Declaring his government’s intentions to plan for the future instead of “hoping for the best,” Prime Minister Justin Trudeau advanced the next steps toward transitioning Canada to a net-zero, low-carbon economy.Finally, some details on this “Just Transition” thing we’ve been hearing about for years as if it was real:
The plan released Friday is the first time the government has laid out in some detail what it proposes to do, including renaming the idea from the “just transition” plan — a concept that has been criticized for implying those working in oil and gas are in some way are unjust — to the “sustainable jobs plan.”
The term itself refers to the idea that governments guide workers displaced by environmental policies towards new jobs. It has, however, taken on a somewhat different meaning in Alberta, where politicians have suggested it’s a plan to shut down the oil and gas sector and impoverish Canada’s richest province.
At this point, the plan is a plan for more plans, better data collection and further engagement across various groups and regions in Canada. It establishes frameworks and councils to continue the discussions; it’s light on figures and timelines, includes no new funding and doesn’t put a specific figure on just how many jobs might be created.
The 32-page “Sustainable Jobs Plan” says if Canada plays its cards right, the clean energy economy will create so many jobs there may not be enough workers to fill them. But some of it will require the traditional oil and gas sectors to “aggressively” lower the greenhouse gas emissions produced as the fuels are extracted.
“Implementing a federal plan of this magnitude in areas of exclusive provincial jurisdiction doesn’t merely require piecemeal ‘discussions’ with the provinces, it requires outright provincial approval and cooperation,” Smith said in a statement. “Alberta has not been involved in any such approvals, nor included in the development of the plan published today.”
The plan, released Friday while the political world was paying attention to the report on the Liberals’ use of the Emergencies Act to quash the Freedom Convoy protests last year, is to guide the first two years of the transition — further plans will be released every five years after 2025.
Alberta's Danielle Smith has been a vocal critic of the Liberal plan to eliminate 'jobs deemed too dirty by elites in Ottawa'apple.news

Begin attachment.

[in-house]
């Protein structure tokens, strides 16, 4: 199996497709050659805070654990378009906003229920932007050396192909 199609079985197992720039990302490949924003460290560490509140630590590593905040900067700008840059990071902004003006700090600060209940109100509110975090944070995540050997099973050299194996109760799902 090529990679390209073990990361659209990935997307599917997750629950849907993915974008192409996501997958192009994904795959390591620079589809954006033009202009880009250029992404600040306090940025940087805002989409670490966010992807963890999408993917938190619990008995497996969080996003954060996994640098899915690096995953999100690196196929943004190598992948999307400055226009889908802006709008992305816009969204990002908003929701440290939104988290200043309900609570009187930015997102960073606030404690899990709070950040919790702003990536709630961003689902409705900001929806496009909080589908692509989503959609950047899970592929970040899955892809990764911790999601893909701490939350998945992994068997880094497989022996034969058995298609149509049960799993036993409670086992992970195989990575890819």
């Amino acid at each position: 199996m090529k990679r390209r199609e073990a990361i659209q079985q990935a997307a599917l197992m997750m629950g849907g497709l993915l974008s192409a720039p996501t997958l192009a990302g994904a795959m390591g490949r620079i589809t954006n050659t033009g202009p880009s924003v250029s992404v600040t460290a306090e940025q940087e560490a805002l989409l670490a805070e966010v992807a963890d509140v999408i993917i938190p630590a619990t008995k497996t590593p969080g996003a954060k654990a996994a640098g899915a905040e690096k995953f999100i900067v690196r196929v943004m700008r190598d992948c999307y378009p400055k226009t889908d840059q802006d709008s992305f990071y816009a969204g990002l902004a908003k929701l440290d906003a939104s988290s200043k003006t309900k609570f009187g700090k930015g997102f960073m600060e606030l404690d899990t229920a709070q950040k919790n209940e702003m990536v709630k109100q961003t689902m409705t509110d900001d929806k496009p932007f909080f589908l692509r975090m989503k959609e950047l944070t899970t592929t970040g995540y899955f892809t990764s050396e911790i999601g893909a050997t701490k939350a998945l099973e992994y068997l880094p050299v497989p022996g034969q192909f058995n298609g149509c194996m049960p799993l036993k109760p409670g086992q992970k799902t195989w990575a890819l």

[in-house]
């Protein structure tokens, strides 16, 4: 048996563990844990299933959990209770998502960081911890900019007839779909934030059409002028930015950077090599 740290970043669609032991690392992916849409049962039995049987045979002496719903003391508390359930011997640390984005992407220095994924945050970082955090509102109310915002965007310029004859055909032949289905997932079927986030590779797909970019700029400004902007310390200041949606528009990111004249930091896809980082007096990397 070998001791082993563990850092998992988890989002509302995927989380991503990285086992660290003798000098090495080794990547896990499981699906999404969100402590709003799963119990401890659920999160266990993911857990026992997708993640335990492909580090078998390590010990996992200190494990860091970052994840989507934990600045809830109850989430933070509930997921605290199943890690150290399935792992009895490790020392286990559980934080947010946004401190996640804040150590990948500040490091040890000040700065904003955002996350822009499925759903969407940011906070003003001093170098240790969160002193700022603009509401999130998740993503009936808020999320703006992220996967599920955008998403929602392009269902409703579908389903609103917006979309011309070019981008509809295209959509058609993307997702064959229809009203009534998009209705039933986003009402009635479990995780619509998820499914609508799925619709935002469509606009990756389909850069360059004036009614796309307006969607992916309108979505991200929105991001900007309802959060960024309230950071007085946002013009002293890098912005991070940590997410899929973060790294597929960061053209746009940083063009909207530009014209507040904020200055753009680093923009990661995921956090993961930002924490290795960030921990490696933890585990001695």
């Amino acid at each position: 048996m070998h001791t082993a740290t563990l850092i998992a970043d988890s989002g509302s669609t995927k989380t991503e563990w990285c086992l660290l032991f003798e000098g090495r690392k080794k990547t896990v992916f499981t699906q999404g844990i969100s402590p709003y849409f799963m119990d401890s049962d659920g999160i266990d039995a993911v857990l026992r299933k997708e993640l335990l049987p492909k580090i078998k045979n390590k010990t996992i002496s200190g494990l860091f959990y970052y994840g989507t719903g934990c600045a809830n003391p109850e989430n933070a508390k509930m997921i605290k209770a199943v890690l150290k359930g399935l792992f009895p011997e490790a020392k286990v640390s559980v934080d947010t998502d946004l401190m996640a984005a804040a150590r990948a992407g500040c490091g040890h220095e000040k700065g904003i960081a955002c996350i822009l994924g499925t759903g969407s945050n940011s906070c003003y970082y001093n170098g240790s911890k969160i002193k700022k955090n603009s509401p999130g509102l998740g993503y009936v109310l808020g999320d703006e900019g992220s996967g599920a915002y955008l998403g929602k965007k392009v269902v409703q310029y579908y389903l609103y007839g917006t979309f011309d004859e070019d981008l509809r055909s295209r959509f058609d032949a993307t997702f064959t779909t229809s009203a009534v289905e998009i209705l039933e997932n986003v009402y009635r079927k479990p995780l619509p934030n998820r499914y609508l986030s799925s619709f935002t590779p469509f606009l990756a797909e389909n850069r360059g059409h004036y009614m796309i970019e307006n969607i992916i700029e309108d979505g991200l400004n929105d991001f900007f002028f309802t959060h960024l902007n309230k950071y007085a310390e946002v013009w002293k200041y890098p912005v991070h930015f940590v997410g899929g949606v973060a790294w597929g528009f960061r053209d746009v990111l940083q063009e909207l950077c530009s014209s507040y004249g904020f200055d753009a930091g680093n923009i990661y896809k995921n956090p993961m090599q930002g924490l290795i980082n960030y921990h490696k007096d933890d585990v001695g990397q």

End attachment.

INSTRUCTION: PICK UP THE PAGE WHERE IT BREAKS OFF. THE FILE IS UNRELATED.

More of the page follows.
Natural Resources Minister Jonathan Wilkinson, responding to fears from oil and gas workers that the new legislation would put their jobs at risk, said the plan relies upon “new opportunities” for workers — including critical minerals, biofuels and hydrogen — and “ensuring the relevance” of Canada’s conventional energy reserves.
Speaking to reporters Thursday morning outside of the House of Commons, Wilkinson said Canada’s economic future depends on the government making “smart choices” and positioning itself as a world leader in sustainable jobs.
Trudeau Liberals advance their next steps towards transitioning Canada towards a net-zero, low-carbon economy
Liberal jobs programs, business investment pools and economic plans all have one thing in common: they are obsessed with the skin colour and sexuality of the workforce.
On Thursday, Minister of Natural Resources Jonathan Wilkinson tabled Bill C-50, or the Canadian Sustainable Jobs Act. The bill provides a legislative backdrop to the feds’ broader sustainable jobs plan, which (if not obvious from the name) is geared at boosting job growth in the low-carbon sector. If passed, Bill C-50 would require the Minister of Natural Resources to make five-year jobs plans, adhere to various reporting requirements and assemble an advisory council to guide the execution of the plan.
Between all the bill’s talk of net-zero nestles a hint that identity will be prioritized over merit when this thing finally gets off the ground.
Like many Liberal initiatives, this plan has to involve some identity politics. In this case, the proposed law also specifies the principles that should guide this transition to a net-zero economy. One of these principles involves placing an emphasis on “the creation of employment opportunities for groups underrepresented in the labour market, including women, persons with disabilities, Indigenous peoples, Black and other racialized individuals, 2SLGBTQI+ and other equity-seeking groups.”
Additionally, when appointing members to the advisory council for this net-zero jobs plan, the minister is supposed to consider “the importance of having members that reflect Canada’s diversity — including its regional diversity — and underrepresented groups.” It’s also supposed to consider Indigenous knowledge, the subjective cultural knowledge that the Canadian government cloaks with confidentiality and considers to be equal to science.
Wilkinson's Canadian Sustainable Jobs Act emphasizes job creation for groups classified as diverse
If it’s anything like the jobs programs we have already, it’s likely that systemic discrimination will be a feature, not a bug. Oh well, the rest at the above links.